In adulthood, sewing has accompanied me in the happiest moments of my life and has been my refuge in the most painful moments of my life. I made my clothes for almost every party and activity I went to.   She accompanied me during my wedding because I sewed my bridal dress.   It allowed me to help friends and family who needed to repair clothes.   But when it has helped me the most is in moments of loss.  My parents both passed away in 2016.   My dad died at age 95 of a heart attack, but it was unexpected.  At that time, I wasn’t sewing as much but I remember I started sewing more.   Later that year, my mother died at the age of 89.  Although her passing did not take me so surprisingly because she was hospitalized for a week, it was very hard.  My refuge from the loss of my parents, outside of God, my husband, family and friends and work, was sewing.   Sewing reminded me of happy moments with my parents.   My mom always talked about her daughter sewing, making her proud.  My dad was the one who gave me my first sewing machines, which allowed me to learn and enjoy sewing.

After my parents passed away, life took a 360-degree turn on me.   On April 28, 2019, my husband at 54 years old suddenly passed away from sleep apnea.  That year we celebrated 25 years of marriage.   That’s when I took refuge in sewing the most.   I had been left alone in a big house and without my soulmate.  I can’t say that I had no support from anyone, my family, friends and work group supported me in that painful moment, but in loneliness, outside of God and my dogs, sewing was what kept me standing.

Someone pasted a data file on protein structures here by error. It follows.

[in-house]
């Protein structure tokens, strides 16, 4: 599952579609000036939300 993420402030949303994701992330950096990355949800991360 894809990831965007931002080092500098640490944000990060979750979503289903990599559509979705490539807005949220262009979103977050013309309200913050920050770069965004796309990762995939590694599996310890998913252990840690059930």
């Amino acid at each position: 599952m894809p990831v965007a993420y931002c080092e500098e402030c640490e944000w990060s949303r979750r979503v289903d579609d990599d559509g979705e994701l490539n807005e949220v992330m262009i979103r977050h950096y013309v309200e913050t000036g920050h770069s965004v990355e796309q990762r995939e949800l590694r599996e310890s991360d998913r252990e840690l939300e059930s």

Sewing has always kept me learning.  However, what I had learned about sewing after my home economics class I had learned with books and tutorials and from my own experience, “trial and error”.    Many times I thought about taking sewing courses with a professional and my husband always told me, “Isabel, do it” but never did.    That was true until 2020.  In 2020, less than a year after my husband’s passing, the total lockdown came due to the COVID pandemic. In other words, we had to be home 24 hours a day. Sewing kept me out of madness.    At that time, I started subscribing to more YouTube sewing channels and Facebook pages.    And guess what, I found Tommie Hernandez’s page with her tutorials, the best, a Boricua and with an Online Sewing Academy.  That’s how I enrolled in several courses at the Academy. With the courses, even if you have been sewing for many years, you learn new techniques and the right way of doing things.  When the club opened, I was among the first to enroll. Sirena Elite is something else, unique in PR.  In it you not only learn sewing, but other crafts and entrepreneurship.  Not only does the club help you with sewing, but you meet other people who have the same passion for sewing as you.   The sewing community is wonderful, everyone supports and encourages you. Check out what some members have to say about their love of sewing:

Sewing relaxes, distracts me, and focuses me.   That’s why sewing will always be in my life.  In this month of love, give yourself love and give yourself a subscription to Sirena Elite, you will not regret it. 

Until next time!